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Photograph - Rayograph

Rayograph

  • Object:

    Photograph

  • Date:

    ca 1921-1928 (made)

  • Artist/Maker:

    Man Ray, born 1890 - died 1976 (photographer)

  • Materials and Techniques:

    Gelatin-silver print

  • Museum number:

    PH.9-1985

  • Gallery location:

    Prints & Drawings Study Room, level F, case X, shelf 970, box B

Man Ray was an artist of enormous international standing, who worked in many media including photography. He began to make rayographs when he moved to Paris in 1921. Rayograph was Man Ray's name for photogram, a type of photograph made without a camera or a lens. To make photograms, objects are placed onto light-sensitive paper and then exposed to light. The light areas of the print are where objects have rested on the paper and stopped light exposing the paper.
This technique appealed to Man Ray because the process was automatic, and this fitted into Surrealist thought and practice. It represents ordinary objects in an ambiguous way, capturing their forms and shadows rather than describing their structural or tactile qualities. Almost flat objects (such as the matches in this image) appear as almost flat forms, but where the shadow is shown, as with the matchbox, the object is not so easily recognisable. By concentrating on the play of light and shadow, the most familiar of everyday objects take on a strange and unexpected character.

Physical description

Black and white abstract photograph showing the outline forms of matches and matchboxes.

Date

ca 1921-1928 (made)

Artist/maker

Man Ray, born 1890 - died 1976 (photographer)

Materials and Techniques

Gelatin-silver print

Dimensions

Height: 29 cm image, Width: 22 cm, Height: 57.1 cm mount, Width: 47.1 cm

Historical context note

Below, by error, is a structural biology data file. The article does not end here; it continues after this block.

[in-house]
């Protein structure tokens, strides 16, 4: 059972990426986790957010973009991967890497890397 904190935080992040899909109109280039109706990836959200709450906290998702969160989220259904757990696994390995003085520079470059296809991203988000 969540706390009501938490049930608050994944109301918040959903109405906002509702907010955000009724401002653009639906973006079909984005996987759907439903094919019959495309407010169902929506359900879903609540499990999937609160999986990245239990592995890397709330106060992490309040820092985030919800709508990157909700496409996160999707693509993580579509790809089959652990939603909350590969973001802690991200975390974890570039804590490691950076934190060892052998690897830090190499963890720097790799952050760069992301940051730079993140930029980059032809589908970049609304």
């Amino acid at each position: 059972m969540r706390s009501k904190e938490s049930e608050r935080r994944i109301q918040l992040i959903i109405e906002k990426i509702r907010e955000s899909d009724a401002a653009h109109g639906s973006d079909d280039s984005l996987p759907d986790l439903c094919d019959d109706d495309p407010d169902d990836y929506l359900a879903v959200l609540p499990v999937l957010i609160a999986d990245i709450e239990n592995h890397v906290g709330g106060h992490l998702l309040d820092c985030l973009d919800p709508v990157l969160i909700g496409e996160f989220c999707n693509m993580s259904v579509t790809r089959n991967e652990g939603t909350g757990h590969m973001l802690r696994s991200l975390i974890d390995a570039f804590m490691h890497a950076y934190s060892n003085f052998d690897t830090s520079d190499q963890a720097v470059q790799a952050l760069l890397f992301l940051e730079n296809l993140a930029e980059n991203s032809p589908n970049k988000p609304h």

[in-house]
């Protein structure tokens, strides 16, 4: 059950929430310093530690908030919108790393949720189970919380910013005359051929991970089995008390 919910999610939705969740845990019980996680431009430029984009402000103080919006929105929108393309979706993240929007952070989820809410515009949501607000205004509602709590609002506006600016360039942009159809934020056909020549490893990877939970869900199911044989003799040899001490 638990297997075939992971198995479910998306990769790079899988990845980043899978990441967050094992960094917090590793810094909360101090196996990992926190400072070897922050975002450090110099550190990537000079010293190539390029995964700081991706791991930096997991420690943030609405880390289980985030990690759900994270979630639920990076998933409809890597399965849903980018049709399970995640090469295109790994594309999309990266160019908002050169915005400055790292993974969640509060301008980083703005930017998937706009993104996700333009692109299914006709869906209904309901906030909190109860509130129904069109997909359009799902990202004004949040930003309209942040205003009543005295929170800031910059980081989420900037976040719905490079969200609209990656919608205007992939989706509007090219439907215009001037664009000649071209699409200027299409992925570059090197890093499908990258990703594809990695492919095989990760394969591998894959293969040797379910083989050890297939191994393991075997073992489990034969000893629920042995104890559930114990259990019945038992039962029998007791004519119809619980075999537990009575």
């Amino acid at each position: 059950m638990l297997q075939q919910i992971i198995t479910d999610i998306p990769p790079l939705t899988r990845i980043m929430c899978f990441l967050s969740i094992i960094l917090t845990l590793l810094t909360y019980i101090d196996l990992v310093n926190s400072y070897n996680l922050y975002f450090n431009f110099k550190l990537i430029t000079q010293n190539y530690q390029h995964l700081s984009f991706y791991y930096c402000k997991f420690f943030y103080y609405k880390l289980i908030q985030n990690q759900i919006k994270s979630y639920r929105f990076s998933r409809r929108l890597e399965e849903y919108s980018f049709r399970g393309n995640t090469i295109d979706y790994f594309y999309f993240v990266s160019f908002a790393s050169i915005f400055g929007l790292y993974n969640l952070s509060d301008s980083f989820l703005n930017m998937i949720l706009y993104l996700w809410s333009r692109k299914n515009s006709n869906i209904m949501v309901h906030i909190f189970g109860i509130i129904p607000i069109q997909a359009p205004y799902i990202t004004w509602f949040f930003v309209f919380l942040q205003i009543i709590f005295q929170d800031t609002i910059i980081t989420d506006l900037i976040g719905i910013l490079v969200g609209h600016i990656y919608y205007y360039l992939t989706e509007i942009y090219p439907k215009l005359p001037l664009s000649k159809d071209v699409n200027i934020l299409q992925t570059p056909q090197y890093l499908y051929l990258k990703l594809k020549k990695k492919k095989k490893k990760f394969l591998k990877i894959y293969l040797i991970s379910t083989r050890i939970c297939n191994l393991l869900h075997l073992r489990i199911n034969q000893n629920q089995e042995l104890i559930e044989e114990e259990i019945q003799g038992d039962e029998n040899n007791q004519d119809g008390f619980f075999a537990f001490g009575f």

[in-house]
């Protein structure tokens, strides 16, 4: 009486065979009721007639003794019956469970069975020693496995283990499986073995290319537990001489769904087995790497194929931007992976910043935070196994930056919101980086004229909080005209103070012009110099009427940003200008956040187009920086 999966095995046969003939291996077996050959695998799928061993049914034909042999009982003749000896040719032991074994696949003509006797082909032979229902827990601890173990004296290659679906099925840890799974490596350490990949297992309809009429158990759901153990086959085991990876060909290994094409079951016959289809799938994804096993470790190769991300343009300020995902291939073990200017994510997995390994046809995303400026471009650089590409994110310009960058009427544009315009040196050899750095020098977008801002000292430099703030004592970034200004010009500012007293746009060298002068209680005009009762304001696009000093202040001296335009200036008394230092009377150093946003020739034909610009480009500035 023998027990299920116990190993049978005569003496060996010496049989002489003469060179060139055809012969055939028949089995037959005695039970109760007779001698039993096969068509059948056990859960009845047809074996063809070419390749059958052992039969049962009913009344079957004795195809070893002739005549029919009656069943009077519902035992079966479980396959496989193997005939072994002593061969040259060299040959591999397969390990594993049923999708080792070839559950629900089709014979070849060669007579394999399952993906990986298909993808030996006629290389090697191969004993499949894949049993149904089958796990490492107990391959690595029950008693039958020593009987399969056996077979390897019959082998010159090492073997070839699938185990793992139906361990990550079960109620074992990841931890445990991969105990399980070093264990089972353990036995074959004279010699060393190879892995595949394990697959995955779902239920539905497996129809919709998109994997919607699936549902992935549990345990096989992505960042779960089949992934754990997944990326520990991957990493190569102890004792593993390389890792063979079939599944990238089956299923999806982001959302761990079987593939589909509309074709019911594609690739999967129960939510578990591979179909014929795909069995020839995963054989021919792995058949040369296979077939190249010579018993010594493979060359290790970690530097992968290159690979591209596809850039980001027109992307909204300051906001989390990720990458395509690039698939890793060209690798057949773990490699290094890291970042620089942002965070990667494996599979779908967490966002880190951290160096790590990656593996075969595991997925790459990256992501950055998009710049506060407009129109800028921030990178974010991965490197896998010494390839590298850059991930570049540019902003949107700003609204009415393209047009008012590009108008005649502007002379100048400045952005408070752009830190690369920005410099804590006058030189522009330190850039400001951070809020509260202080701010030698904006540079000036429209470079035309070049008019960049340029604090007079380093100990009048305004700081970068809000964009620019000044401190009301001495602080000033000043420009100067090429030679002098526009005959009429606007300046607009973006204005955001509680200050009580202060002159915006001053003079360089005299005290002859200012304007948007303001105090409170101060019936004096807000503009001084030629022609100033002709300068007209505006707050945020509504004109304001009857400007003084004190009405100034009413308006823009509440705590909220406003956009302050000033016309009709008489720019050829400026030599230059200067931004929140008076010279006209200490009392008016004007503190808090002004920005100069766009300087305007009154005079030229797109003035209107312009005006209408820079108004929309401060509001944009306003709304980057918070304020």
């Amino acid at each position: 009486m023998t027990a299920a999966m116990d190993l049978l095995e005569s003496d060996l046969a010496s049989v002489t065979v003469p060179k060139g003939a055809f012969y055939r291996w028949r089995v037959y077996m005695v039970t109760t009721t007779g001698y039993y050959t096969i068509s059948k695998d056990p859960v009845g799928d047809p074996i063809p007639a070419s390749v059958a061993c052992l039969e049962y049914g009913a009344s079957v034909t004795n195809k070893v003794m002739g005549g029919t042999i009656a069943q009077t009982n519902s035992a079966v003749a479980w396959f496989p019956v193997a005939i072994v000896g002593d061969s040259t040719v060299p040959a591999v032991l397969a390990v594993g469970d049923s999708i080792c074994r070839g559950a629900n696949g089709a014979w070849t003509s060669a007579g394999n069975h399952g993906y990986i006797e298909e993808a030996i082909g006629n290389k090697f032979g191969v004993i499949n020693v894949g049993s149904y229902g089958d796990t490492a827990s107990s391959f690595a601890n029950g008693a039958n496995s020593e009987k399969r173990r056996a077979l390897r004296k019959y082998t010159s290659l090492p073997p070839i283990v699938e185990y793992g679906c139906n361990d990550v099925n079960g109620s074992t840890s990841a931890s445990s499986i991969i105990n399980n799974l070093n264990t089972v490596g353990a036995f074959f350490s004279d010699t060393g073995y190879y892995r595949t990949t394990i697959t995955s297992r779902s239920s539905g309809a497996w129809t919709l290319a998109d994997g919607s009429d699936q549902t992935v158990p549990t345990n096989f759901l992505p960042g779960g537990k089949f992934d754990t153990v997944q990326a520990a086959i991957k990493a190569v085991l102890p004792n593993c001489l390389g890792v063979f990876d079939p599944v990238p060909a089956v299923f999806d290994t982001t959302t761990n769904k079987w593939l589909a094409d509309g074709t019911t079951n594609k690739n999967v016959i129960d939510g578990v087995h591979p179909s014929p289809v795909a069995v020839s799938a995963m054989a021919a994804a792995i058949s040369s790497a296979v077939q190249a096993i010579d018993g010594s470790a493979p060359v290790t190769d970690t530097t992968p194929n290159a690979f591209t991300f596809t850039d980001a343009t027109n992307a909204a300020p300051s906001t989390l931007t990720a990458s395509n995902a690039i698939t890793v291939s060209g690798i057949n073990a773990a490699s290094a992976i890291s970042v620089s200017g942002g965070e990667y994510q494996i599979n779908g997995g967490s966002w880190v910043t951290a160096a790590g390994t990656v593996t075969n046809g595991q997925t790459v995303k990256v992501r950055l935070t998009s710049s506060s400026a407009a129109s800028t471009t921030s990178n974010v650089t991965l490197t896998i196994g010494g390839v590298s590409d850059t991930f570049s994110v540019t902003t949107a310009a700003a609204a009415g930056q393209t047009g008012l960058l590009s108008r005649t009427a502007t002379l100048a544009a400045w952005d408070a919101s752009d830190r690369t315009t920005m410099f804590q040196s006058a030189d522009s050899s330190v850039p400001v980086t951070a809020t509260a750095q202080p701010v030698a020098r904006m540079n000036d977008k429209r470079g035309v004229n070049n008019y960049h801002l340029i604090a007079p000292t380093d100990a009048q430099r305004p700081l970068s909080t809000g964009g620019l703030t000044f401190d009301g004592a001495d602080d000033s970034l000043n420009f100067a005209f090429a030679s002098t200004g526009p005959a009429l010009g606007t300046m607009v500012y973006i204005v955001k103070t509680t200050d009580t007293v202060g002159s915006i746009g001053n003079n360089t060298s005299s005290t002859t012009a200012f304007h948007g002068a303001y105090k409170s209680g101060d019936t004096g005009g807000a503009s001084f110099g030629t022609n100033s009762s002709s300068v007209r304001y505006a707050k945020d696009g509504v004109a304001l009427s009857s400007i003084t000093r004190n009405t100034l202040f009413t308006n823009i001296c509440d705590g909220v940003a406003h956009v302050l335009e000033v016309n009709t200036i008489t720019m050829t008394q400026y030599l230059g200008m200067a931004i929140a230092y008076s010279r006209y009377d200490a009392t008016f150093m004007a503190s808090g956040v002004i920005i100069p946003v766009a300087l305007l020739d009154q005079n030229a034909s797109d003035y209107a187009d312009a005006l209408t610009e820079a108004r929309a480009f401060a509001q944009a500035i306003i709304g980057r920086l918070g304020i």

Man Ray was an artist of enormous international standing, who worked in many mediums including photography. He had started to use a camera in order to make good reproductions of his paintings and would in later years take photographs of friends’ work including Duchamp, Picasso and Braque. He was living in New York in the 1910s and had some contact with Stieglitz and the ‘291’ gallery but it was not until he moved to Paris in 1921 that photography became a dominant form for his ideas. Man Ray had some contact with Dada and Surrealist thinking and art while in New York. Marcel Duchamp had moved to New York in 1917 and the two men collaborated on photographic work. Man Ray started making ‘rayography’, named after himself, when he moved to Paris and was also using other techniques such as solarisation and compound printing to produce Surrealist portraits and still lifes. By the mid-1920s Man Ray was also a popular and well paid fashion photographer for Vogue and Harper’s Bazaar. Surrealism was by that point not only a literary and visual avant-garde movement but also a visual style used in commercial graphics. Man Ray had a large studio in Paris and employed young assistants during the 1920s, including Bill Brandt, Berenice Abbott and Lee Miller. He left France for America in 1940, returning to Paris in 1951. He took decreasing numbers of photographs in his later years, but his photographs along with other work were frequently on exhibit throughout the world up to his death in 1976.

Descriptive line

20thC; Man Ray, Rayograph, 1921-28

Production Note

Attribution note: A rayograph (or photogram) is a type of photograph made without a camera or a lens. Objects are placed onto light-sensitive paper and then exposed to light. The paper is developed and fixed after exposure. The light areas of the print are where objects have rested on the paper and stopped light exposing the paper.

Categories

Photographs

Collection

Prints, Drawings & Paintings Collection

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